In December 1631, forces of law and order attempted to raid the most deluxe bordello London had ever seen, known to history as Holland’s Leaguer. The soldiers sent in must have thought the closure of this 30-year-old brothel would be a piece of cake – but they had reckoned without owner Bess Holland. There followed a standoff in the heart of London that lasted weeks. I try to piece together what happened despite an appalling lack of contemporary evidence.
Note: My dates follow the post-1752 calendar, starting the new year on 1st January. Hence January and February 1632 in my narrative would have been in 1631 at the time.
Southwark lies on the south bank of the Thames opposite the City. From early medieval days it was the site of much drinking and revelry. The puritan City’s hard-won control of three neighbourhoods here failed to suppress brothels (aka ‘stews’ or ‘bawdy houses’), bear-baiting arenas and theatres because these all stood in other parts of Southwark – in particular the riotous Liberty of the Clink, property of the Bishop of Winchester, but also the Mint, a tiny lawless enclave, and the area I wish to focus on – Paris Garden: Ninety acres of bleak, marshy ground, prone to flooding despite a river embankment.
← The manors of Southwark. The Guildable Manor, Great Liberty and King’s Manor had fallen under the influence of the City by 1550, forming the ward of Bridge Without, but the Liberty of the Clink, the Mint and Paris Garden remained free to provide entertainment for the growing London population. This usually involved combinations of beer, sex, plays, animal cruelty and criminal activity.
Paris Garden had once been owned by the Knights Templar, giving it liberty status – beyond the reach of local authorities. When that order was suppressed in the early 14th century it passed to the Knights Hospitaller, who leased it to various parties over the years. A document of 1420 contains the first surviving use of the name Paris Garden, but the origin of this is unclear. The Survey of London states: “No reasonable explanation … has been found” but the most favoured theory concerns Robert de Paris. He lived in the area and managed nearby Marshalsea prison from 1384 to 1392. In 1391 the City authorities ordered that some rubbish be dumped next to Robert’s home, before things got really noisome chez de Paris with Richard II’s 1393 proclamation requiring City butchers to use the area as an offal dump. Robert, unsurprisingly, made a rapid exit. Despite the whiffiness, the Duke of Bedford leased Paris Garden and, as it was still a liberty, charged felons and others fleeing the forces of law and order 4d to reside there in safety. If they left, they would be charged a higher fee to return.
Despite this unpleasant history, at some unknown date a very desirable residence was built in Paris Garden – a fortified manor house complete with a moat filled by the Thames. The house was, however, soon occupied by those of dubious virtue, while nearby unlit pathways and woods gained their own reputation as a setting for intrigues criminal, amorous and treasonous. In the early decades of the 16th century the house fell into disrepair but William Baseley, future Bailiff of Southwark, leased, repaired and reopened the manor house for gambling – “cardes, dyze and tables”. In 1536 Paris Garden was surrendered by the Knights Hospitaller to Henry VIII and given to his new queen, Jane Seymour. Little changed: Baseley continued his business by licence of the King. A clampdown on brothels and gaming houses in 1546 hindered business but these rules were repealed on the succession of Edward VI the following year. A bear-baiting arena was added and Baseley prospered; on his death some twenty years later his estate included at least five brothels and other significant land holdings.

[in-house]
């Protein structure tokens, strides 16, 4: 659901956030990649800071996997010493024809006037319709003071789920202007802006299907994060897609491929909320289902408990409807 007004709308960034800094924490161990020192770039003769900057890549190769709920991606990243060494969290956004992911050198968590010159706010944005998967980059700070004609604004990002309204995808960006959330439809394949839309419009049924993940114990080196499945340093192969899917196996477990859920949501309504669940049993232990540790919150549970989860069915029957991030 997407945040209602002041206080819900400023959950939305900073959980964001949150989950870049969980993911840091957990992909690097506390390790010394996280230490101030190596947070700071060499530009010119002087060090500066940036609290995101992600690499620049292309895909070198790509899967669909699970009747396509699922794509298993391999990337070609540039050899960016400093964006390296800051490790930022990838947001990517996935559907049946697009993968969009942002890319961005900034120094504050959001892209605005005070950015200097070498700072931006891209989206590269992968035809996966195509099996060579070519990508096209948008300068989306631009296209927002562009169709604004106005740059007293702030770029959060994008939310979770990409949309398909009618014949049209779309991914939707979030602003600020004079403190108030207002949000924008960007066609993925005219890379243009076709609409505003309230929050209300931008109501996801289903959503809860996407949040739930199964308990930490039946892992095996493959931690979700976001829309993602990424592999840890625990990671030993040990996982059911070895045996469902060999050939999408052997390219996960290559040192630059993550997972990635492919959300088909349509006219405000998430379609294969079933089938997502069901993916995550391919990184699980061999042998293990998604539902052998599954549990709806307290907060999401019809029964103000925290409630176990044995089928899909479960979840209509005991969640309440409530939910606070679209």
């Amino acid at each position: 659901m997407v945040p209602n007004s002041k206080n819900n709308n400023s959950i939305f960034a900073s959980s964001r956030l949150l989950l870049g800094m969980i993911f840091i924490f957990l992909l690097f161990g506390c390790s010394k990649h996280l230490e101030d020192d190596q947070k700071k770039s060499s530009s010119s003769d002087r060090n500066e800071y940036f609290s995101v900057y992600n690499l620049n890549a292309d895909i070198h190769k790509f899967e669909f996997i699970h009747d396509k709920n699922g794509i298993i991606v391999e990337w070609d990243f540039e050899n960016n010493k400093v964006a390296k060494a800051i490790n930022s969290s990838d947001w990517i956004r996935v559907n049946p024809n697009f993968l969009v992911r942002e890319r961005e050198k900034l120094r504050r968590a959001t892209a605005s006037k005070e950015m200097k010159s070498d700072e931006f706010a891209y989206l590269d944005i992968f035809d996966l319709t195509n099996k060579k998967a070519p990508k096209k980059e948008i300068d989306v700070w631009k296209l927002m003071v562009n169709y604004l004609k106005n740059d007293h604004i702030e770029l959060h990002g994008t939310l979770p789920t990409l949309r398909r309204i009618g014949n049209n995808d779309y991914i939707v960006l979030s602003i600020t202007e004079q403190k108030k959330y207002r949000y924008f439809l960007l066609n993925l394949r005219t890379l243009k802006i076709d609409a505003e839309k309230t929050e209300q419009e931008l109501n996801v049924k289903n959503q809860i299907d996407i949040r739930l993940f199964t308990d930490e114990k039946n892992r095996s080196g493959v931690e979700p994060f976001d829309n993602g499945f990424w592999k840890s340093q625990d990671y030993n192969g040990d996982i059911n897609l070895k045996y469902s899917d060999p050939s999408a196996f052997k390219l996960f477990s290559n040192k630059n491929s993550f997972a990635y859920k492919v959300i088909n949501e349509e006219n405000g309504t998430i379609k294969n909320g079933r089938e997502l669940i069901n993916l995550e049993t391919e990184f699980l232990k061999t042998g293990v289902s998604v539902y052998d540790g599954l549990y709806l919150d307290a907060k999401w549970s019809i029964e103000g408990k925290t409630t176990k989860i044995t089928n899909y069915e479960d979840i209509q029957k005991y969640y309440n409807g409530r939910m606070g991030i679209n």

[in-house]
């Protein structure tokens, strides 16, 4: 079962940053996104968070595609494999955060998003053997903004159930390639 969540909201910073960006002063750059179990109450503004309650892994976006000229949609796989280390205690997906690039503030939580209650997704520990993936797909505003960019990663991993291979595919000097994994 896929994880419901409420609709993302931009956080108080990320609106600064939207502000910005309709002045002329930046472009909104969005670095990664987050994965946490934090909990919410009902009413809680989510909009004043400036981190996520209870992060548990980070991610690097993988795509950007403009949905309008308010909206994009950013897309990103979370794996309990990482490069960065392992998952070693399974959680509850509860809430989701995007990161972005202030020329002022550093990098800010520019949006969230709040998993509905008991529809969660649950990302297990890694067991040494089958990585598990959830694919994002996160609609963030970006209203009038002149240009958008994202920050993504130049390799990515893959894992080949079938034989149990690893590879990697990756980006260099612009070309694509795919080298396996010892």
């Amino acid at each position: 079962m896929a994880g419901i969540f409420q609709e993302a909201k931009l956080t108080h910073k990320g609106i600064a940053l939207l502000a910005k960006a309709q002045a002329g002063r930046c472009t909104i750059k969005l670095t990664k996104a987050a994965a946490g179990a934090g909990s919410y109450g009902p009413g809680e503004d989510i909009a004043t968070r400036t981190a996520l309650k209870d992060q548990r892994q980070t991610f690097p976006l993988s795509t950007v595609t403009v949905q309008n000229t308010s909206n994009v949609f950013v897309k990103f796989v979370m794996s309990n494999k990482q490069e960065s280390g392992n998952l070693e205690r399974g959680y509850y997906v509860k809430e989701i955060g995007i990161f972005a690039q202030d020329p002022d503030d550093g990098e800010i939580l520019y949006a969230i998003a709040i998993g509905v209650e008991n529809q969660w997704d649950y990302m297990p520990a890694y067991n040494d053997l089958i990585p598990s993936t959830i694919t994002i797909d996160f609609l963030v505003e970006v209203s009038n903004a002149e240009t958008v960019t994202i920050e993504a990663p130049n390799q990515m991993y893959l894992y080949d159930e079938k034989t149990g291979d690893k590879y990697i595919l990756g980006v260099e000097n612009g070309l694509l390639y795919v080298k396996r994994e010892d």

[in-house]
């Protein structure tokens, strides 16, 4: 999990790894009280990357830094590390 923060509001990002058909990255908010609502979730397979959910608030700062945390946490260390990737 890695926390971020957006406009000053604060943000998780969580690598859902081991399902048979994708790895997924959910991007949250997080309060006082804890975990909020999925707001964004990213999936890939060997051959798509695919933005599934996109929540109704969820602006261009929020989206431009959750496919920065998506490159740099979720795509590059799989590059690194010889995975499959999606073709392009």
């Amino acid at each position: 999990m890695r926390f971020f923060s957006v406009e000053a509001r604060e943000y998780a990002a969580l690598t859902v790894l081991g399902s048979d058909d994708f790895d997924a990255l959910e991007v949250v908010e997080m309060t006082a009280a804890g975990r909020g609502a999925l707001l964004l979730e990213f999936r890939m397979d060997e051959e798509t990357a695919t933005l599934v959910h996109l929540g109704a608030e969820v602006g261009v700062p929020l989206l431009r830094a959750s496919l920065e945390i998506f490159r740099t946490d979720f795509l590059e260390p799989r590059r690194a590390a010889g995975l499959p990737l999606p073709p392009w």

In 1578 the land was sold by the crown to Queen Elizabeth’s Lord Chamberlain (and cousin), the 1st Baron Hunsdon. A foreign visitor known only as L. Grenade described in that year a spectacle featuring a fight between large mastiffs, a bear, a bull, a horse and an ape at the arena. Still in 1578, the French ambassador was spotted intriguing with conspirators in the area. One Sunday five years later the crowded stands of the arena collapsed killing seven, injuring more and pleasing the self-righteous puritans of the City no end. It was quickly rebuilt, but in 1595 the 2nd Baron Hunsdon, like his father the patron of a professional theatre company, allowed entrepreneur and impresario Francis Langley to build the Swan Theatre on the site. Langley also ran the manor house, still a gambling den, which gained a reputation for high stakes and exclusivity – Thomas Nashe claimed in 1593 that dinner there could cost an astronomical £20, £6,000 today.
Around 1602, with Langley dead, Hunsdon – himself dying of venereal disease – leased the decaying manor house to Bess Holland, who intended exploiting its exclusive reputation by running it as a high-class brothel. Hunsdon was likely familiar with the trade – contemporary satirist John Marston hinted that he was gay and ran his own male brothel in Hoxton. As a result, it is known that the lease included at least one unusual clause: It would be void if one woman was found bringing in more than two men, or one man visited more than two women in one day. Sadly, the original lease has now been lost.